There are evidently set up merely to be knocked down. Few would identify themselves with Heap or Scrooge, and although the moral taught is appreciated by all, no class is hit, but only men who seem to be preeminent in churlishness or villainy. Dickens is remarkable for his gentleness whenever his humour touches the poor, and while he makes amusement out of their simplicity and ignorance, he throws in some sterling qualities. They often form the principal characters in his books, and there is nearly always in them something good-natured and sympathetic. Sam Weller is a pleasant fellow, so is Boots at the Holly Tree Inn. Mrs. Jarley, who travels about to fairs with wax-works, is a kindly and hospitable old party. She asks Nell and her grandfather to take some refreshment
“The grandfather humbly pulled off his hat and thanked her. The lady of the caravan then bade him come up the stairs, but the drum proving an inconvenient table for two, they descended again and sat upon the grass, where she handed down to them the tea-tray, the bread and butter, the knuckle of bam, and in short everything of which she had partaken herself, except the bottle which she had already embraced an opportunity of slipping into her pocket.
"Set 'em out near the hind wheels, child, that's the best place,' said their friend superintending the arrangements from above. Now band up the tea-pot for a little more hot water, and a pinch of fresh tea, and then both of you eat and drink as much as you can, and don't spare anything; that's all I ask you.'
“ While they were thus engaged the lady of the caravan alighted on the earth, and with her hands clasped behind her, and her large bonnet trembling excessively, walked up and down in a measured tread and very stately manner suveying the caravan from time to time with an air of calm delight and deriving particular gratification from the red panels and brass knocker. When she had taken this gentle exercise for some time, she sat down upon the steps and called 'George,' whereupon a man in a carter's frock, who had been so shrouded in a hedge up to this time as to see everything that passed without being seen himself, parted the twigs that concealed him and appeared in a sitting attitude supporting on his legs a baking dish, and a half gallon stone bottle, and bearing in his right hand a knife, and in his left a fork.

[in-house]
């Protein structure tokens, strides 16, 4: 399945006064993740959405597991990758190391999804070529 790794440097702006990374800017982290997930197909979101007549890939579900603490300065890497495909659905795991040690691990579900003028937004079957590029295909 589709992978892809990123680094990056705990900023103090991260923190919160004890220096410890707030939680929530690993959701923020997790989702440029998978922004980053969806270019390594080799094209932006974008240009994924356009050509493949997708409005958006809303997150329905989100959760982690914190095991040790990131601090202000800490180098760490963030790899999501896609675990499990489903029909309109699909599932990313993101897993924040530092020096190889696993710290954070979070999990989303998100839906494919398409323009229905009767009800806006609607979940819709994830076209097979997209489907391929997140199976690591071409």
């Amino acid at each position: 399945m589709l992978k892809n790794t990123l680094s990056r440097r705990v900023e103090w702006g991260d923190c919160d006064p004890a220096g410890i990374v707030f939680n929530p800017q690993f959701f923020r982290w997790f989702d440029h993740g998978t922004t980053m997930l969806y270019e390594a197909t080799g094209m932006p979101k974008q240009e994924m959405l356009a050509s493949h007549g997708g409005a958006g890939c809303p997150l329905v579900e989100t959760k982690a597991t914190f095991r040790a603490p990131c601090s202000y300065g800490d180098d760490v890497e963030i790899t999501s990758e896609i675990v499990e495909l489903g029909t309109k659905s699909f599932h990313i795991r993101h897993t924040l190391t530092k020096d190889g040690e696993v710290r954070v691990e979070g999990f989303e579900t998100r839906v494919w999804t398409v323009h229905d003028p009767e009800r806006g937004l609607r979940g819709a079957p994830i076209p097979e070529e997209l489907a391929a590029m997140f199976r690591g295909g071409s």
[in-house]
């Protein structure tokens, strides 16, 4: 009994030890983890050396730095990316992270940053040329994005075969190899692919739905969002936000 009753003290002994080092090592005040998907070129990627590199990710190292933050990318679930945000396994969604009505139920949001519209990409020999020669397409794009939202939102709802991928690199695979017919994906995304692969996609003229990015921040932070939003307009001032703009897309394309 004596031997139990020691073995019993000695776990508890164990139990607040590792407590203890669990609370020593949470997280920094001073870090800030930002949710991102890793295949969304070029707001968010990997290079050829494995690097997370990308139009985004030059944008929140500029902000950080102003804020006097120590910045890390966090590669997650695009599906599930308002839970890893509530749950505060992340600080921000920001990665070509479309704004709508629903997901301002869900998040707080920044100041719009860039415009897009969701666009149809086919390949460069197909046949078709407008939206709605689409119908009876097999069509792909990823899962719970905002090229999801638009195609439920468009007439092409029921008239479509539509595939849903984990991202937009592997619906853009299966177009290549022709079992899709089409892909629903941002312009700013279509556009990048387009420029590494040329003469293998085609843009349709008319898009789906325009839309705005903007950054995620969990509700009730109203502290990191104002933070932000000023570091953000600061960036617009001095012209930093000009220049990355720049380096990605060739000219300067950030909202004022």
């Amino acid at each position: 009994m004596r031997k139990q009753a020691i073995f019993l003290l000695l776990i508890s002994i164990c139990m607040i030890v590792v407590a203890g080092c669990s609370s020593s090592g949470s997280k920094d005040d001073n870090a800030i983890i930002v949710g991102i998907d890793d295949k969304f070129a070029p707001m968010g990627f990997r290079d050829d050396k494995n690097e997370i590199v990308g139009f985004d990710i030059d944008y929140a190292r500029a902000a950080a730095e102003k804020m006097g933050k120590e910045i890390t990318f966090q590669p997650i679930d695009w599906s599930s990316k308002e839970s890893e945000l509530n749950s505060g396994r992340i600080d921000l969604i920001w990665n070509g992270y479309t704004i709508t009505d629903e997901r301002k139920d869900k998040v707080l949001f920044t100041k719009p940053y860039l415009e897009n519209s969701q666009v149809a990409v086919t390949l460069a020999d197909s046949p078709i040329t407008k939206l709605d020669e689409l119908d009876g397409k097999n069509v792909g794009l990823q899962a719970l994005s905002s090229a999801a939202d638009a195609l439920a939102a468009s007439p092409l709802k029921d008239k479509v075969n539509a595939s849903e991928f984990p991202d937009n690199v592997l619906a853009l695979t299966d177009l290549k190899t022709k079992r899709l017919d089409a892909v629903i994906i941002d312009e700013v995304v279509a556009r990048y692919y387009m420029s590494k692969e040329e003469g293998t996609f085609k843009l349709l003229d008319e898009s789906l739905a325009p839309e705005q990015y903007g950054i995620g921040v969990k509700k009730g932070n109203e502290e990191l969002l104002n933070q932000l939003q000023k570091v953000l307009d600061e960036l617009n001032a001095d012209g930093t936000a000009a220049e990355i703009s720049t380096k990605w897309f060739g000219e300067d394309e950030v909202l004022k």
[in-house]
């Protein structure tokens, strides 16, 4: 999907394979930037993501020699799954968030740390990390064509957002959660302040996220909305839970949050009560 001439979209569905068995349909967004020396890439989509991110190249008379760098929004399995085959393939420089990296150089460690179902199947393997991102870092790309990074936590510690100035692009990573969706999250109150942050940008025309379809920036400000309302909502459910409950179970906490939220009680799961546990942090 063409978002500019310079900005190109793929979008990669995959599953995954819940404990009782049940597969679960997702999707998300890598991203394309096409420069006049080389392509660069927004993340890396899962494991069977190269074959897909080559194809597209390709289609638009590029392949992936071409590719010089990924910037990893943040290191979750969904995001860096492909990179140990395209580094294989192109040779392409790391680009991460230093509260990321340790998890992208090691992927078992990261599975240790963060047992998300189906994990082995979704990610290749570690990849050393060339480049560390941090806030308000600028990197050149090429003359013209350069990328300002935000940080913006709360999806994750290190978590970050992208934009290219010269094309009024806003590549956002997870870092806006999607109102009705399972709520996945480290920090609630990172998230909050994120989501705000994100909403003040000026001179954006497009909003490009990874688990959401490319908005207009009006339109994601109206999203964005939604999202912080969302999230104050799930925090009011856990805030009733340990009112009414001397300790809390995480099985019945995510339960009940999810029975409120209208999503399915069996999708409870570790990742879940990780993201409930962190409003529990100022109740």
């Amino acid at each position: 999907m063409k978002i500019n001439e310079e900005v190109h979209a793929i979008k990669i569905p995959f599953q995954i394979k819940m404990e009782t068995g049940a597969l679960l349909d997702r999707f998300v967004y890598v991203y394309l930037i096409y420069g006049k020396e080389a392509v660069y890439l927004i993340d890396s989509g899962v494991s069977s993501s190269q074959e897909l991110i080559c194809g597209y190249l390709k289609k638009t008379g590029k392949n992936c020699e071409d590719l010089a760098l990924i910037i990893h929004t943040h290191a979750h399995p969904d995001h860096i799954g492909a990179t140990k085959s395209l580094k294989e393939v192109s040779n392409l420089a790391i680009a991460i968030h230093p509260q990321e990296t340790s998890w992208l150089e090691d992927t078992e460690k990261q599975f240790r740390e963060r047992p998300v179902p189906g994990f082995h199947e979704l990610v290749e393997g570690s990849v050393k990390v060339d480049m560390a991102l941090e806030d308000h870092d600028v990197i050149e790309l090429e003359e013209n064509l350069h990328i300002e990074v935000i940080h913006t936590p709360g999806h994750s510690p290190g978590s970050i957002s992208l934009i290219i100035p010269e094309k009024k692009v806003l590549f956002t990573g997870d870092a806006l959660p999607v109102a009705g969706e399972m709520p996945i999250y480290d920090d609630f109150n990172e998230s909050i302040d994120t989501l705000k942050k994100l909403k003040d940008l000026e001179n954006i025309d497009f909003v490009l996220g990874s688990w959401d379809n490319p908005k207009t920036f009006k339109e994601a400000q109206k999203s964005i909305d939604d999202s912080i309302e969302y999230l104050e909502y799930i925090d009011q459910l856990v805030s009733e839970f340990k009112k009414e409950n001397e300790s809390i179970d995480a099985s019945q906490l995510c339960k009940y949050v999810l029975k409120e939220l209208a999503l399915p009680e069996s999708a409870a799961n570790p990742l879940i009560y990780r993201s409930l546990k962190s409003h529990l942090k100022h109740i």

« • Yes, missus,' said George.
“And the beer p' said the lady of the caravan with an appearance of being more interested in this question than the last, is it passable, George ?
“It's more flatterer than it might be, George returned, .but it aʼnt so bad for all that.'
“ To set the mind of his mistress at rest, he took a sip (amounting in quantity to a pint or thereabouts) from the stone bottle, and then smacked his lips, winked his eye, and nodded his head. No doubt with the same amiable desire he immediately resumed his knife and fork as a practical assurance that the beer bad wrought no bad effect upon his appetite.
""The lady of the caravan looked on approvingly for some time and then said,
“Have you nearly finished p “Wery nigh, mum,' and indeed after scraping the dish all round with his knife and carrying the choice brown morsels to his mouth, and after taking such a scientific pull at the stone bottle that, by degrees almost imperceptible to the sight, his head went farther and farther back until he lay nearly at his full length upon the ground, this gentleman declared himself quite disengaged, and came forth from his retreat.
"'I hope I haven't hurried you, George,' said his mistress, who appeared to have a great sympathy with his late pursuit.
wIf you have,' returned the fellow, wisely reserving himself for any favourable contingency, we must make it up next time, that's all.””
Mrs. Gamp has a touch of sympathy in her
exuberance. Contemplating going down to